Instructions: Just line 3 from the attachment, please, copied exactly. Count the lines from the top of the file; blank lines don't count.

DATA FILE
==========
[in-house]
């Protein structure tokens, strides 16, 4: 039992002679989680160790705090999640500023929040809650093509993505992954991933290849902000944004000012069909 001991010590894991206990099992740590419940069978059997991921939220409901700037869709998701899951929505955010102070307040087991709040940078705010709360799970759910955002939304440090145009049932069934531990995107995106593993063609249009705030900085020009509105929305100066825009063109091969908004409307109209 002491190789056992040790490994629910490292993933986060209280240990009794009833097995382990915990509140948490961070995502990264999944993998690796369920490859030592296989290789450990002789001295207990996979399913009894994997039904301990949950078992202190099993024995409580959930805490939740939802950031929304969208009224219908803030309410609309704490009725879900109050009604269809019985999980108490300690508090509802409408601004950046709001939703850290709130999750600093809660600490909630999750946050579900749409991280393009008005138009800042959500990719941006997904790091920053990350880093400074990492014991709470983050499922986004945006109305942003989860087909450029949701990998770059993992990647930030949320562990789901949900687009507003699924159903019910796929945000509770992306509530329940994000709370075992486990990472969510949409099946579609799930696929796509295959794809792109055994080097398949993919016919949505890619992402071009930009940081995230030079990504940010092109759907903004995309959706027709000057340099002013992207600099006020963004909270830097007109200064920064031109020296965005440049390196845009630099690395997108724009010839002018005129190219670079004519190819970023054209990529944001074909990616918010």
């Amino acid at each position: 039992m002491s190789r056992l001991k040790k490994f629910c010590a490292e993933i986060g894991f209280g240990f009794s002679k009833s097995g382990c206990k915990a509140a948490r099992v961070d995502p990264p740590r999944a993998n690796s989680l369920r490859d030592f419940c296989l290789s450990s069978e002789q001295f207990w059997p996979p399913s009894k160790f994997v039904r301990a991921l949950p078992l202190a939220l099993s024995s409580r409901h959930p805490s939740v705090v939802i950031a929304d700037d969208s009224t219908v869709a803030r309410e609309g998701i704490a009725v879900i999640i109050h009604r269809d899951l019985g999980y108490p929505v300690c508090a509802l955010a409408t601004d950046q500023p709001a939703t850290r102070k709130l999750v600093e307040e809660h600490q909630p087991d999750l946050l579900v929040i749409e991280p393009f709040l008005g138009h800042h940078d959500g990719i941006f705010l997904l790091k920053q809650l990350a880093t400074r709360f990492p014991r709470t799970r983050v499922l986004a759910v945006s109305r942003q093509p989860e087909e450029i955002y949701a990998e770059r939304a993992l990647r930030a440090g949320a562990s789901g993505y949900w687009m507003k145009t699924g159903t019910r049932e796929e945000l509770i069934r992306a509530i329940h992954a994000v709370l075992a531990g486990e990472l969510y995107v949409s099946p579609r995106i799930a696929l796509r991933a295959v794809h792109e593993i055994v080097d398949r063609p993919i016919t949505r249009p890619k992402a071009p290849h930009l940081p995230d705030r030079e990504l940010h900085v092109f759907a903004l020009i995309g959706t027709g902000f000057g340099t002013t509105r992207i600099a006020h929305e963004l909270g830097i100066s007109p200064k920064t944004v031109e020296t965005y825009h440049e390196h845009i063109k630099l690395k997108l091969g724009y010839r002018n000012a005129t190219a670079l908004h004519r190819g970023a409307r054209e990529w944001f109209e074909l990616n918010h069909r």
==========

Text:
């Amino acid at each position: 039992m002491s190789r056992l001991k040790k490994f629910c010590a490292e993933i986060g894991f209280g240990f009794s002679k009833s097995g382990c206990k915990a509140a948490r099992v961070d995502p990264p740590r999944a993998n690796s989680l369920r490859d030592f419940c296989l290789s450990s069978e002789q001295f207990w059997p996979p399913s009894k160790f994997v039904r301990a991921l949950p078992l202190a939220l099993s024995s409580r409901h959930p805490s939740v705090v939802i950031a929304d700037d969208s009224t219908v869709a803030r309410e609309g998701i704490a009725v879900i999640i109050h009604r269809d899951l019985g999980y108490p929505v300690c508090a509802l955010a409408t601004d950046q500023p709001a939703t850290r102070k709130l999750v600093e307040e809660h600490q909630p087991d999750l946050l579900v929040i749409e991280p393009f709040l008005g138009h800042h940078d959500g990719i941006f705010l997904l790091k920053q809650l990350a880093t400074r709360f990492p014991r709470t799970r983050v499922l986004a759910v945006s109305r942003q093509p989860e087909e450029i955002y949701a990998e770059r939304a993992l990647r930030a440090g949320a562990s789901g993505y949900w687009m507003k145009t699924g159903t019910r049932e796929e945000l509770i069934r992306a509530i329940h992954a994000v709370l075992a531990g486990e990472l969510y995107v949409s099946p579609r995106i799930a696929l796509r991933a295959v794809h792109e593993i055994v080097d398949r063609p993919i016919t949505r249009p890619k992402a071009p290849h930009l940081p995230d705030r030079e990504l940010h900085v092109f759907a903004l020009i995309g959706t027709g902000f000057g340099t002013t509105r992207i600099a006020h929305e963004l909270g830097i100066s007109p200064k920064t944004v031109e020296t965005y825009h440049e390196h845009i063109k630099l690395k997108l091969g724009y010839r002018n000012a005129t190219a670079l908004h004519r190819g970023a409307r054209e990529w944001f109209e074909l990616n918010h069909r």